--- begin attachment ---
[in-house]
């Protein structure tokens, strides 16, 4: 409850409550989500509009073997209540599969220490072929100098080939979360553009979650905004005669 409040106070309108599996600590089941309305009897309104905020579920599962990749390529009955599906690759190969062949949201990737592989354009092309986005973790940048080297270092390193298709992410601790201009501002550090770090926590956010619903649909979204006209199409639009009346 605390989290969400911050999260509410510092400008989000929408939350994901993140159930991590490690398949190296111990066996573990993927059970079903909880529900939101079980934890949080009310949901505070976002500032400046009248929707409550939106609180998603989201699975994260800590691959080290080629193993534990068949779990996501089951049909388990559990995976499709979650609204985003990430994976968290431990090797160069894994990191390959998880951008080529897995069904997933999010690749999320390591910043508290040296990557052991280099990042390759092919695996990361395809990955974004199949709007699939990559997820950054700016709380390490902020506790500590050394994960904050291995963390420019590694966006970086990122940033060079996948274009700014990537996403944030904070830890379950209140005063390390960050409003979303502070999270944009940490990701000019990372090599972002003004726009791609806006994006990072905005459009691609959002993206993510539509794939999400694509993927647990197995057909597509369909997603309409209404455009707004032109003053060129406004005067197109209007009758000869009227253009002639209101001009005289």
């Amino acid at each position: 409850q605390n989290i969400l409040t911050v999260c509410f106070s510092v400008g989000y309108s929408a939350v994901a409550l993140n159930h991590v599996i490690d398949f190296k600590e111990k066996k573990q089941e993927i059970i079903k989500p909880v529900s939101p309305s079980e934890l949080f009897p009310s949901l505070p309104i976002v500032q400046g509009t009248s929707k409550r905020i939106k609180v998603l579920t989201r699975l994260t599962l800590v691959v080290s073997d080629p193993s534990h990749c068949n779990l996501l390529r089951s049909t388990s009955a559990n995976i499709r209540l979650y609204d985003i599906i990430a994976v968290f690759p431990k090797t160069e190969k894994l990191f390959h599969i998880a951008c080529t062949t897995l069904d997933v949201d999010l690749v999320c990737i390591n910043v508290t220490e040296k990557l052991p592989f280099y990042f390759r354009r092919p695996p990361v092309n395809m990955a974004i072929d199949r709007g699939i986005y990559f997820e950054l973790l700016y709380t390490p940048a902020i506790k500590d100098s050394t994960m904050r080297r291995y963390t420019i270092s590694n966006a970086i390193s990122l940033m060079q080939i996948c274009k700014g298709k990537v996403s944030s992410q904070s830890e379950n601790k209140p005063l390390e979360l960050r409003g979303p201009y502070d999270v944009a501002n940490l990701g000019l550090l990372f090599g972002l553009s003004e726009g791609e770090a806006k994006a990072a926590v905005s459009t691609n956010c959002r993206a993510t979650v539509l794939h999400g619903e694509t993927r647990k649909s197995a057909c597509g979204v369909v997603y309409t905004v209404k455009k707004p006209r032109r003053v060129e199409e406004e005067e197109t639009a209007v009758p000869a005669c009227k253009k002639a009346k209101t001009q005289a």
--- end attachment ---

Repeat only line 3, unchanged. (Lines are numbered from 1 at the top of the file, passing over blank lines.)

């Amino acid at each position: 409850q605390n989290i969400l409040t911050v999260c509410f106070s510092v400008g989000y309108s929408a939350v994901a409550l993140n159930h991590v599996i490690d398949f190296k600590e111990k066996k573990q089941e993927i059970i079903k989500p909880v529900s939101p309305s079980e934890l949080f009897p009310s949901l505070p309104i976002v500032q400046g509009t009248s929707k409550r905020i939106k609180v998603l579920t989201r699975l994260t599962l800590v691959v080290s073997d080629p193993s534990h990749c068949n779990l996501l390529r089951s049909t388990s009955a559990n995976i499709r209540l979650y609204d985003i599906i990430a994976v968290f690759p431990k090797t160069e190969k894994l990191f390959h599969i998880a951008c080529t062949t897995l069904d997933v949201d999010l690749v999320c990737i390591n910043v508290t220490e040296k990557l052991p592989f280099y990042f390759r354009r092919p695996p990361v092309n395809m990955a974004i072929d199949r709007g699939i986005y990559f997820e950054l973790l700016y709380t390490p940048a902020i506790k500590d100098s050394t994960m904050r080297r291995y963390t420019i270092s590694n966006a970086i390193s990122l940033m060079q080939i996948c274009k700014g298709k990537v996403s944030s992410q904070s830890e379950n601790k209140p005063l390390e979360l960050r409003g979303p201009y502070d999270v944009a501002n940490l990701g000019l550090l990372f090599g972002l553009s003004e726009g791609e770090a806006k994006a990072a926590v905005s459009t691609n956010c959002r993206a993510t979650v539509l794939h999400g619903e694509t993927r647990k649909s197995a057909c597509g979204v369909v997603y309409t905004v209404k455009k707004p006209r032109r003053v060129e199409e406004e005067e197109t639009a209007v009758p000869a005669c009227k253009k002639a009346k209101t001009q005289a």